Mallorca: 10 Things You Have to Do

There's a lot more to this Spanish Isle than 'Shagaluf'

Sun, sex and sangria at party resorts like Magaluf draw millions to Mallorca every year. But there's so much more to this beautiful Spanish island - it's an awesome gap year destination, with plenty to see and do for gappers on a shoestring.

1. Zoom back in time to 1830s Valldemossa

Valldemossa is a pretty town buried in Mallorca’s mountains, and was the summer home in the 1830s to the famous Polish composer and his French lover George Sand, author of A Winter in Mallorca (which is sold everywhere on the island). A wander through its winding cobbled streets and picturesque houses feels as though little has changed in 150 years. Around Valldemossa are rich forests and rolling hills, with plenty of fantastic hiking routes.

Valldemossa, Mallorca

2. Hike the Torrent de Pareis, then run into the cool Mediterranean sea 

Warning: this is brutal. But stay with me. This six-hour gorge hike in the scorching Mediterranean heat isn’t a piece of cake on a relaxing summer holiday, but the breathtaking scenery is well worth the sweat. Stand under the fresh mountain springs during the gorge hike, where you can refill your water bottle with natural mountain water. Start at the top at dawn to reach the crystal-clear Mediterranean sea in time for lunch - and don't worry, you can take a bus back!

The Torrent de Pareis gorge seen from the hike's start point, Credit: Anna Claeys

Torrent de Pareis. Credit: Anna Claeys

3. Ride the San-Francisco-style tram in Soller

Feel the wind in your hair through the open ‘jardinera’ trailers in a motor tram from 1912, running between Soller and its port, Puerto de Soller. There’s another historic and quaint little train which runs from Palma to Soller, complete with sash windows and rickety wooden coaches. Both run frequently so it’s a fun day trip!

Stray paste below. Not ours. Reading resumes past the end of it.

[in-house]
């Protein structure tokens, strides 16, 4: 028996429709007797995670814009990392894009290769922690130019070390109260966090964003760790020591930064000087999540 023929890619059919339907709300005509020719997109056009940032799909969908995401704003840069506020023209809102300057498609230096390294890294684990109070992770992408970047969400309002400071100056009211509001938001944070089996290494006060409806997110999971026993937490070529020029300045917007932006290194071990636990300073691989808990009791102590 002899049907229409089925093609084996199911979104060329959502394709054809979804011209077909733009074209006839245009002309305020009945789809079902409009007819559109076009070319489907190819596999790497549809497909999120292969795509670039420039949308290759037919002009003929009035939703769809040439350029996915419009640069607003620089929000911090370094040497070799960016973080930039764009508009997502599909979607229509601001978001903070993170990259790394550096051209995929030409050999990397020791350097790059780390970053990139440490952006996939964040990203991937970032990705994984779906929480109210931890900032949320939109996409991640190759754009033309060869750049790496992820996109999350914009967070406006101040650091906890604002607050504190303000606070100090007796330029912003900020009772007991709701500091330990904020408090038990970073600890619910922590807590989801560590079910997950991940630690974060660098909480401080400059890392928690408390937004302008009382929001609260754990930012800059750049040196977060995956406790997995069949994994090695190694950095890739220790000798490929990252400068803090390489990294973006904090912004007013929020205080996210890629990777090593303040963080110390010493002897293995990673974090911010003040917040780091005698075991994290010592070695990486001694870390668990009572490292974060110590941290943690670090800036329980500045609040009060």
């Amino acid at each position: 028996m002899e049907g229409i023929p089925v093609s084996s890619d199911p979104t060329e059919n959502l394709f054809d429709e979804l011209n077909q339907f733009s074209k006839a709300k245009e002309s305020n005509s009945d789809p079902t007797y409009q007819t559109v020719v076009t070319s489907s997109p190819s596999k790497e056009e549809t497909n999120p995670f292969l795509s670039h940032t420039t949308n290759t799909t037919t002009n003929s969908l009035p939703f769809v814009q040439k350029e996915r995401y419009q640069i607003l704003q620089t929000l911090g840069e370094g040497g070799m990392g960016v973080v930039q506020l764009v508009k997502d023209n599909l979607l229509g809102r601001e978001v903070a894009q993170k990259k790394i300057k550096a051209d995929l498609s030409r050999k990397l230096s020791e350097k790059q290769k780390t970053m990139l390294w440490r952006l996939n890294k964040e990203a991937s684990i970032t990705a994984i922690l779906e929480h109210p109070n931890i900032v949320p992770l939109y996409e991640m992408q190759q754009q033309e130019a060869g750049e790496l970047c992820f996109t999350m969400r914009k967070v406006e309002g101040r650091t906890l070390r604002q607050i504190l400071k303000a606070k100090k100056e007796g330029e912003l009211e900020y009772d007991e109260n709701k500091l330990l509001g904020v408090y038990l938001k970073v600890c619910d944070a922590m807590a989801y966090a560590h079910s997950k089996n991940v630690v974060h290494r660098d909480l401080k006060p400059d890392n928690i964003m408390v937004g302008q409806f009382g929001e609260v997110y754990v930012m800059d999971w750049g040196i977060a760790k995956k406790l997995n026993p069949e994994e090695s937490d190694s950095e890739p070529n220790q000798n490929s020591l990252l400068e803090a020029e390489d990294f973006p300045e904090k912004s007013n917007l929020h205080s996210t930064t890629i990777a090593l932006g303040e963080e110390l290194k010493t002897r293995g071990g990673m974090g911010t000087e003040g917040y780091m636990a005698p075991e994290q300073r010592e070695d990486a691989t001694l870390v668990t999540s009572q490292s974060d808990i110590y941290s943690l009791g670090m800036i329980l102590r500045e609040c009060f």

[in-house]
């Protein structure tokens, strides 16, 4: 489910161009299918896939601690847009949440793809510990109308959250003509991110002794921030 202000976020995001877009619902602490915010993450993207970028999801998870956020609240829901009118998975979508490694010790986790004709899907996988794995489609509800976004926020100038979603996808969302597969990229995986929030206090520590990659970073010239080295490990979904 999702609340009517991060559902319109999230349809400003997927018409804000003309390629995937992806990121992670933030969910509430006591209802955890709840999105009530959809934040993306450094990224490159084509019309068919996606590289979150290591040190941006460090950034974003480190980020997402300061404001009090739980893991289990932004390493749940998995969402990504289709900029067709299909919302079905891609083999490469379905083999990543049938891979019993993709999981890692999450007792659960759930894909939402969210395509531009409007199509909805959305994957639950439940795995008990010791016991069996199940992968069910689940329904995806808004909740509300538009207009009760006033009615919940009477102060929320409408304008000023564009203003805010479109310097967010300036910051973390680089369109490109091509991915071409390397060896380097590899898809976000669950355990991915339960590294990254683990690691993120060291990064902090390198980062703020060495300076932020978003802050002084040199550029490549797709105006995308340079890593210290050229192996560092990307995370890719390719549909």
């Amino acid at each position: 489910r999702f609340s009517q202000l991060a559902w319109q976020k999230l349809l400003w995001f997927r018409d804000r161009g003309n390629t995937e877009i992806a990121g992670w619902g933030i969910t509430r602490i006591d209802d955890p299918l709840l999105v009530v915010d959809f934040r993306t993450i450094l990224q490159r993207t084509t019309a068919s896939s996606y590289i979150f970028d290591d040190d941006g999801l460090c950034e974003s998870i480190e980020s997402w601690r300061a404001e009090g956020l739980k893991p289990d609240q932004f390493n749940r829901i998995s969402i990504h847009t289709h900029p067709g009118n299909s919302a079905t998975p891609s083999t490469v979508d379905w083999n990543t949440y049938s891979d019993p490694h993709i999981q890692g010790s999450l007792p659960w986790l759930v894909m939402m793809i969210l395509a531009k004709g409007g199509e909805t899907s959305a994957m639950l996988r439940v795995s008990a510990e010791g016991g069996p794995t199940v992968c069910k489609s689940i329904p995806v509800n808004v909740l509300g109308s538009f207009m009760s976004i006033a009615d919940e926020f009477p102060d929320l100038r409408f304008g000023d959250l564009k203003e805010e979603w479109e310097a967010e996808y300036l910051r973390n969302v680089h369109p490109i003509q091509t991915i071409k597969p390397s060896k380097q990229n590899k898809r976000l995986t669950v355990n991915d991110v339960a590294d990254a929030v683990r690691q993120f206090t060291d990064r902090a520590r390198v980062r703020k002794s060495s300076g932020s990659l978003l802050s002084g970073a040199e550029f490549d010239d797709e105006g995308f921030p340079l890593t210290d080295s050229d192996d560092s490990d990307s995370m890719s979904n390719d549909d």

Soller tram. Credit: Anna Claeys

4. Wander down Las Ramblas

The miniature version of the famous Barcelona Ramblas – fewer people, fewer hustlers, and a great spot to sit on a bench and watch the world go by. Climb the steep steps at the end of the avenue to Palma’s main square – also a petite replica of Madrid’s famous Plaza Mayor – and wander towards the enormous medieval cathedral.

Las Ramblas. Credit: Anna Claeys

Palma's cathedral, La Seu. Credit: Anna Claeys

5. Laugh at signs in Magaluf, Mallorca’s Little England

Ahh, Magaluf. A place known to many British teenagers as ‘Shagaluf’. It’s one big party at night but during the day, while hangovers dominate the town, check out its hilarious attempts to out-British the homeland. 

Magaluf. Credit: Anna Claeys

6. Watch a movie at the outdoor cinema beneath Palma’s stunning cathedral

During the scorching Spanish summer, Mallorcans take it easy in the daytime but come out in full force at night. Palma entertains its residents with outdoor film screenings during the summer months, so grab some popcorn and perch yourself on the seafront beneath Palma’s monumental cathedral to enjoy a (hopefully subtitled) movie. As if that wasn’t enough, it’s FREE!

Credit: Matt Davies

Outdoor cinema at Parc de la Mar showing Alfred Hitchcock's 'Psycho'. Credit: Anna Claeys

7. Visit the Arab baths in Palma

They’re tiny and the visit will take you twenty minutes – but these tenth-century ruins are the only survivor from Arab rule in ‘Madina Mayurqa’. There’s a lush garden as well as the elegant bath chambers, so they’re well worth a trip if you like your history.

Arab baths, Palma. Credit: Anna Claeys

8. Enjoy a clifftop dinner at Puerto de Soller

Check out Nautilus, a clifftop restaurant above Puerto de Soller, even if only to take a photo. Its tagline is “the sunset place” and it does exactly what it says on the tin – relax with incredible views and sangria for a classic Mallorcan experience. 

Credit: Anna Claeys

9. Take a lesson in Spanish or Catalan

Mallorcans are proud Catalan speakers, but language lessons are available in Spanish too. Most are in Palma but you’ll find individual teachers across the island. Learning a language on your gap year will also look great on your CV!

10. Marvel at the natural beauty of Cap de Formentor

For classical rugged Mediterranean landscape, head to the beautiful Cap de Formentor at the north-eastern tip of the island. Twisting mountain roads take you right to the top of the cliffs to the viewpoint, where you can gaze miles out to sea past weird rock formations. Stop by the secluded sandy beaches on your return trip.

Cap de Formentor. Credit: Anna Claeys

Winding roads to Cap de Formentor. Credit: SanShoot via Flickr